Thomas Jefferson Papers

Lafayette to Thomas Jefferson, 26 October 1809

From Lafayette

Paris 26t October 1809

My dear friend

I wish I might make use of the present Opportunity to tell You the Conditions of the peace Lately made with Austria—But Last Evening, the first members of Government knew no more of it than myself—I am Returning to La Grange—the Emperor is Expected this day at fontainebleau, and if the Vessel is Somewhat detained, Gal Armstrong will Be able to write the particulars of the treaty.

inclosed You will find a Letter from mde de tessé: I Have Seen Her, m. de tessé, and m. de mun, a few days Ago, at Aulnay—mr warden Has taken Care to forward the Chest to dieppe—we Have Again Lamented, Your Aulnay friends and myself, the Sudden departure of mr Coles—it Has Been particularly fatal to me who might Have Given Him for You many Explanations which I wanted to Convey. How Happy I would Be to give them myself at monticelo!—But instead of the Joy to Embrace my friend, and of a Conversation in which I would delight, I Have not Even the full Ressource of Epistolary Correspondance.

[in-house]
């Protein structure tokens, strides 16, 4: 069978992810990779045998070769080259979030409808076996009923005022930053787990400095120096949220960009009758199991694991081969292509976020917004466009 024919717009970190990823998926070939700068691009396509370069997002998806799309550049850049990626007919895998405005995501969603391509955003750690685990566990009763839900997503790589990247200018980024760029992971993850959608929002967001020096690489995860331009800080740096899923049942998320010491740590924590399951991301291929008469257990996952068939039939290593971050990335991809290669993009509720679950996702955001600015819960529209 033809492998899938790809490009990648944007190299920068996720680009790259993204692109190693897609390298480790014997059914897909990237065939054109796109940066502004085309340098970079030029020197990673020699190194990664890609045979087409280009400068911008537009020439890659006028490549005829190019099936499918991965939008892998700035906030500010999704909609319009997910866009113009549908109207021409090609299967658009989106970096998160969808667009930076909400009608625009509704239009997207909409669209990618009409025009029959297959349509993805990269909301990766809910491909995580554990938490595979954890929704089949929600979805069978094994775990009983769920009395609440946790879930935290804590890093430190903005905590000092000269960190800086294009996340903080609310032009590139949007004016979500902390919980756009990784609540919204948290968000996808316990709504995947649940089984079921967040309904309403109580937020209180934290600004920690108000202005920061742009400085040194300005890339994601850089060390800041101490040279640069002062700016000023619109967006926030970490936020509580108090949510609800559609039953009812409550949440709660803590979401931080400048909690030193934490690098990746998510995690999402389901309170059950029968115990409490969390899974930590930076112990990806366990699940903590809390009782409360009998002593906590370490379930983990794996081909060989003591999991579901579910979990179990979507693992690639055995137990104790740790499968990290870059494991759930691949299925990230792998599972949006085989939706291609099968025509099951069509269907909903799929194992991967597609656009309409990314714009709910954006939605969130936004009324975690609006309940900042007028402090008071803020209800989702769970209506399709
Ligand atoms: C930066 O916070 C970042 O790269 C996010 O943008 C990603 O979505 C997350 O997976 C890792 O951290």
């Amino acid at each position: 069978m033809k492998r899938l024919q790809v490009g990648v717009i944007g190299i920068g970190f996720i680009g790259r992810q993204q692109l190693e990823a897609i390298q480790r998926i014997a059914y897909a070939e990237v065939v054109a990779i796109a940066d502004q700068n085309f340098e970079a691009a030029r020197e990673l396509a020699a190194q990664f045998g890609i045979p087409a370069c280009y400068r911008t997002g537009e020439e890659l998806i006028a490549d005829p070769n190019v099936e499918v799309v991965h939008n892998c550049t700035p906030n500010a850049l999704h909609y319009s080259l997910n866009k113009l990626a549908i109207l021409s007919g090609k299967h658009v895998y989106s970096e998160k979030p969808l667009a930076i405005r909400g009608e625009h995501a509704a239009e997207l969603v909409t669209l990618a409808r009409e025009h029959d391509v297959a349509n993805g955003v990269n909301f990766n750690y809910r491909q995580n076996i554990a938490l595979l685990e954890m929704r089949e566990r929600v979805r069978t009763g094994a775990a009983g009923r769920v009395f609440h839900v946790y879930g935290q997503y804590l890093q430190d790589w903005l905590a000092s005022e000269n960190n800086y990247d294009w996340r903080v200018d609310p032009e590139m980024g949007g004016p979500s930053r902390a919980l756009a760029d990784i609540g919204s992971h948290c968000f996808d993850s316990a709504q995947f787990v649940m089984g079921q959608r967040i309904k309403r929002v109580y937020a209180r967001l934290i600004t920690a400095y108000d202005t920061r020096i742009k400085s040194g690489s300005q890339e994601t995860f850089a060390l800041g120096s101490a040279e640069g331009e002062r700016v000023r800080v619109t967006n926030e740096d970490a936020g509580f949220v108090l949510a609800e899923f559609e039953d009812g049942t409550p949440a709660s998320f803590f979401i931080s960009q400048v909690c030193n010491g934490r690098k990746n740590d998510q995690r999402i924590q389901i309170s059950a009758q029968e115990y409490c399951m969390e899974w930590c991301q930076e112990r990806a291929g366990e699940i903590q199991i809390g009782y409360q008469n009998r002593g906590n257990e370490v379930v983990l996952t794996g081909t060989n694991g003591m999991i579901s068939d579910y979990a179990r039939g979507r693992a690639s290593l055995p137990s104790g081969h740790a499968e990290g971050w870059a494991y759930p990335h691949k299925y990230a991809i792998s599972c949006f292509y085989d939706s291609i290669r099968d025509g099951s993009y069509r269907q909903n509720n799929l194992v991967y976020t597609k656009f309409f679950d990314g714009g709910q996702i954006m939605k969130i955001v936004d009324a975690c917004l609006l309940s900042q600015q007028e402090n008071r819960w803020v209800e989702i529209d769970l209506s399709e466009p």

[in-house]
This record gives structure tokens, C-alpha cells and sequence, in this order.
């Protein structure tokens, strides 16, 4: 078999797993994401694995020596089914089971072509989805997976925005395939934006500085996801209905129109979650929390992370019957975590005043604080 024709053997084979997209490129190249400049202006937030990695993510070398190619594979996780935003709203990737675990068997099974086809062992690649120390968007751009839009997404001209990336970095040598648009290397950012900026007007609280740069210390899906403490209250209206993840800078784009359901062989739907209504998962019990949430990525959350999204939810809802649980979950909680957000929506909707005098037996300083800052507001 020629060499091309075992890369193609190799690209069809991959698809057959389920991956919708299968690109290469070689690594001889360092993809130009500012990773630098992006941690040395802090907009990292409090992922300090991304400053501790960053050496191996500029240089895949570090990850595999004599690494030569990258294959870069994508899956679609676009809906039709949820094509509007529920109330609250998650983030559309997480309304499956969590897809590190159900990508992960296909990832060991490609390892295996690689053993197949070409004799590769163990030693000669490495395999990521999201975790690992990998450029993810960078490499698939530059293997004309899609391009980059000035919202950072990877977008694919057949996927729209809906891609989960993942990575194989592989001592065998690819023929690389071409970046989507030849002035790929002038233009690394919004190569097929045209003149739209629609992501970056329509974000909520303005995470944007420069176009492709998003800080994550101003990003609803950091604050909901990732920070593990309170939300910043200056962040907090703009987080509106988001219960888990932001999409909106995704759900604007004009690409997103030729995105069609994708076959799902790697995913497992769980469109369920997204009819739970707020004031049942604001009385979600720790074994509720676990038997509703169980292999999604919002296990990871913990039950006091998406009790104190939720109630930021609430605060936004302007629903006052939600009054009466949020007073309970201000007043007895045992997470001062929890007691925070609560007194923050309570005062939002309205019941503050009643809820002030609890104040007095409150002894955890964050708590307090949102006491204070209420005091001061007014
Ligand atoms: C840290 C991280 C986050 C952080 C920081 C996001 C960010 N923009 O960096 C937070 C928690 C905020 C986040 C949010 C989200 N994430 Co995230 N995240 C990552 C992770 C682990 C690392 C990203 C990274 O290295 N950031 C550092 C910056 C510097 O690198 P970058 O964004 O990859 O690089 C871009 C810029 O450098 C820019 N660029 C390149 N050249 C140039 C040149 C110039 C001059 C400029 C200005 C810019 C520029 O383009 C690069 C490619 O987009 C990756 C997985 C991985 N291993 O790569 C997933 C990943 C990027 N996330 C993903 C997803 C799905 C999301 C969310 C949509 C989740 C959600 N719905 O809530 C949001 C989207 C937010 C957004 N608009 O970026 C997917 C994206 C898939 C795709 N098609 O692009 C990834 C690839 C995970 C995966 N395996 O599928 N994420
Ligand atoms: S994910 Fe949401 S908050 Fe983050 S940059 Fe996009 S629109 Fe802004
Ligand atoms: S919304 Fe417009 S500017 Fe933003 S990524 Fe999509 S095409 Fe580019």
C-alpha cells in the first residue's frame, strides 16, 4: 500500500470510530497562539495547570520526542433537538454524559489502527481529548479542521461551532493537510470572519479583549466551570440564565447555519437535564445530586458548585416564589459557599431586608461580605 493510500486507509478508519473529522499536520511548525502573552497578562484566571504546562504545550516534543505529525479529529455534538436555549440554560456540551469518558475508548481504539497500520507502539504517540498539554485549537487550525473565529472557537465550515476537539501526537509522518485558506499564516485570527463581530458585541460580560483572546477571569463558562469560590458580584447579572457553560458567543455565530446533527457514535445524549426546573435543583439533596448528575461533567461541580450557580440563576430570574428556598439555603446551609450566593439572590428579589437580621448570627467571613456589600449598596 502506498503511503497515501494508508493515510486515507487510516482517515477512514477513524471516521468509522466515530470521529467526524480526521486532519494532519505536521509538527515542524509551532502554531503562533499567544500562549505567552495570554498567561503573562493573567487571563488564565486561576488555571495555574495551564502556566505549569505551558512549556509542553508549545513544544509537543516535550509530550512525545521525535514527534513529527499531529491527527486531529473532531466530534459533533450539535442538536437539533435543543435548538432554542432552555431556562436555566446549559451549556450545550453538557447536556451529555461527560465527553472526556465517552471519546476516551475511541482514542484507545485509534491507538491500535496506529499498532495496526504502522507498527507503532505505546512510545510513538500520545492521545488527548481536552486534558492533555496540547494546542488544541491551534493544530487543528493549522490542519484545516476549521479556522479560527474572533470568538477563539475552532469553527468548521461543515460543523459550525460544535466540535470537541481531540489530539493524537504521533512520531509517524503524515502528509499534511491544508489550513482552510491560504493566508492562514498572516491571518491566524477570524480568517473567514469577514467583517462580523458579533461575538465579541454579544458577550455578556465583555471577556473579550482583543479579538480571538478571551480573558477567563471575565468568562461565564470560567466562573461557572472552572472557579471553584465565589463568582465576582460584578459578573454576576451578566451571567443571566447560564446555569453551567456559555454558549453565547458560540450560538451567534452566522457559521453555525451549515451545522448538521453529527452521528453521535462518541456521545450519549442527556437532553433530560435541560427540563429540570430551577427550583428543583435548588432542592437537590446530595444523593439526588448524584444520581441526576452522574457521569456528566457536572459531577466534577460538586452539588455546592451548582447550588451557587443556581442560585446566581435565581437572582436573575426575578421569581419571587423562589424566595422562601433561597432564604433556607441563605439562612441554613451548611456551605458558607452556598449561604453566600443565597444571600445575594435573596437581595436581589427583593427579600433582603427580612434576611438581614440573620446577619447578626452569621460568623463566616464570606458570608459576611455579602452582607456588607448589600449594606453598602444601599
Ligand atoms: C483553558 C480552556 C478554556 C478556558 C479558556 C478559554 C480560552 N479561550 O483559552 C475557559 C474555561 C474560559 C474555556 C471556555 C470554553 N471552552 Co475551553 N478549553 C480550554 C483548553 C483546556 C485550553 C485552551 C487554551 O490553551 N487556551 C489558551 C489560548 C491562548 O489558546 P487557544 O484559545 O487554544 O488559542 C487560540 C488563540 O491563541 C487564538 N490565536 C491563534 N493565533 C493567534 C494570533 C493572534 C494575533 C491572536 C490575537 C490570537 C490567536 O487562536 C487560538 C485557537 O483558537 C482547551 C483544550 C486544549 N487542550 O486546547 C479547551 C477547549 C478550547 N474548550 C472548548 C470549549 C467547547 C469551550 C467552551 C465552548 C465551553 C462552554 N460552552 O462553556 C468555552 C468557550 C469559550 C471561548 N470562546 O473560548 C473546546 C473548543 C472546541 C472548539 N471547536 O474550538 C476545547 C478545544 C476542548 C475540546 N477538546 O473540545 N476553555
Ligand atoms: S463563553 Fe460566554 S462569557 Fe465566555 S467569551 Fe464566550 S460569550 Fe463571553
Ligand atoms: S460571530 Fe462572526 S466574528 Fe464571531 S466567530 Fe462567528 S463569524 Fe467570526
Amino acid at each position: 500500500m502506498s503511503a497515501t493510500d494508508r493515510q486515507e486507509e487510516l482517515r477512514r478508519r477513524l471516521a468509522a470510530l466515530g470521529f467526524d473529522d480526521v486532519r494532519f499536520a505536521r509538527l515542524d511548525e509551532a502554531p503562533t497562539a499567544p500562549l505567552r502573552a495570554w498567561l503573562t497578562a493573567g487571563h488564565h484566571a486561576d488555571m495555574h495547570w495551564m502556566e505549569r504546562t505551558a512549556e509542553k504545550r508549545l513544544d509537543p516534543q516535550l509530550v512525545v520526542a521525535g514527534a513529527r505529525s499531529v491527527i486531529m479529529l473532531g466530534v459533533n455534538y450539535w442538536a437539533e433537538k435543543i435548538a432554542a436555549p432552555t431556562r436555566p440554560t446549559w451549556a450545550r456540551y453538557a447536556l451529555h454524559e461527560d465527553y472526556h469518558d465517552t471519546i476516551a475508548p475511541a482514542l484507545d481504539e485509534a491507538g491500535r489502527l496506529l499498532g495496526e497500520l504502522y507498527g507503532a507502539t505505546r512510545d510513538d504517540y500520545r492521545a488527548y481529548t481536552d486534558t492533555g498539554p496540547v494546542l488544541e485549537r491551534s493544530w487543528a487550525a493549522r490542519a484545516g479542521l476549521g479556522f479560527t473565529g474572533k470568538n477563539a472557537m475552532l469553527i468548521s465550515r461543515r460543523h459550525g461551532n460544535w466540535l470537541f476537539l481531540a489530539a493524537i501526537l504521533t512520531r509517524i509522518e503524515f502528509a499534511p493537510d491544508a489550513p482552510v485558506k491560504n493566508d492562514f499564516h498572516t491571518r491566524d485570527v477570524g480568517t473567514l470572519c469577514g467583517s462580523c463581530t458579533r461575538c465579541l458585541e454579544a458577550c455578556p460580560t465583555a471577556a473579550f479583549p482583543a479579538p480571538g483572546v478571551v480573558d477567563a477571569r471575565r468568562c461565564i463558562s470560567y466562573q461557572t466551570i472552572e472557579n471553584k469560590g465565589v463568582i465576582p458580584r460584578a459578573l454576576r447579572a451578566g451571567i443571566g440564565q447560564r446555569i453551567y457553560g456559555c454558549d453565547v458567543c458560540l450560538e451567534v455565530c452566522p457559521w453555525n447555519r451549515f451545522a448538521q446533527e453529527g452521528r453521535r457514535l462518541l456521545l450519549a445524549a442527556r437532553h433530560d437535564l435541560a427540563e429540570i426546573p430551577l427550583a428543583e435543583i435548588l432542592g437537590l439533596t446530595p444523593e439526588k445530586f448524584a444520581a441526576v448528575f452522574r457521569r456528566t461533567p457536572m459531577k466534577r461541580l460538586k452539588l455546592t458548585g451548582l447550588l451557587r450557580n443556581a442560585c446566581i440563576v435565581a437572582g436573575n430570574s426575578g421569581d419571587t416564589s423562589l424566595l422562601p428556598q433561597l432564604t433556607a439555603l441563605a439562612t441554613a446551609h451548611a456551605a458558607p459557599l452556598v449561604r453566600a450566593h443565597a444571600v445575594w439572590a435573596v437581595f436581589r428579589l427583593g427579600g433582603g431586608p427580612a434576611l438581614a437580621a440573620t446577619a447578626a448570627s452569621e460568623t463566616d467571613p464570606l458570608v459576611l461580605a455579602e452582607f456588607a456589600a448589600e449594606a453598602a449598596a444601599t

No News from Louïsiana Have Reached me—The Last Letter of mr duplantier Expressed a Hope that the Remisness of the City of Orleans in Accepting the Gift of Congress might prove very Beneficial to me—But no documents or titles for what is unquestionably mine Have Been forwarded—in the mean while the mere increase of interest Has Augmented my debt and urged my danger to a degree most distressing—The Endeavours made for my Relief, altho’ Great Scope Has Been Given By Your Opinion that Any interest was preferable to a present1 Sale, Have Hitherto Been defeated By this Simple Query, what documents and titles Can You Give as a Security? there is an other affair in Contemplation for which we fear the Same fate—You Remember, my dear friend, the Letters where indulging a fanciful disposition of the precious Gift of Congress I was Saying that Exclusive of my debt to my Brother in law which might Be paid in Land Hundred thousand dollars were necessary to Clear my fortune—now without much more Expence, and only By the Means taken to Ajourn a Ruin which Your friendship and the Bounty of Congress Have many Years Ago provided Against one Half of the Sum more would Be Requisite—My Expences in the two Revolutions did not Lessen my Capital of more than a million and a Half francs2—there Remained for me, of my own fortune, about two millions of francs. But I found almost my all pillaged, and old Engagements to which must Be added the debts of Captivity to Be paid—the Afairs were So Circumstanced as to preclude my Accepting a Share in public Life,—Yet I ought to Stay—in this Situation Your first letter, after the Bountiful Vote of Congress, Had upon me the Effect of a providential delivery—the pleasure to Be for it indebted to Your friendship, to the Benevolence of An American Congress Was inexpressible—I Had then the Comfort to Enjoy it with the partner of my Life—I Cannot Refrain from mentionning Again the Grateful feelings which shall Animate3 me to my Last Breath, and I Love to Remind You of the danger from which You Have Rescued me—But to finish Your work it is Highly important and urging that I may Have titles and documents indispensable to fix the Opinion Respecting the Location and value of the precious Grant—However Enormous my wants they are still4 under your own idea of its worth—But if my fortune Could Be disincumbered, Little more than the Produce of my farm, which thrives well, would Suffice for my family and myself to Live in the frugal way we Have Adopted.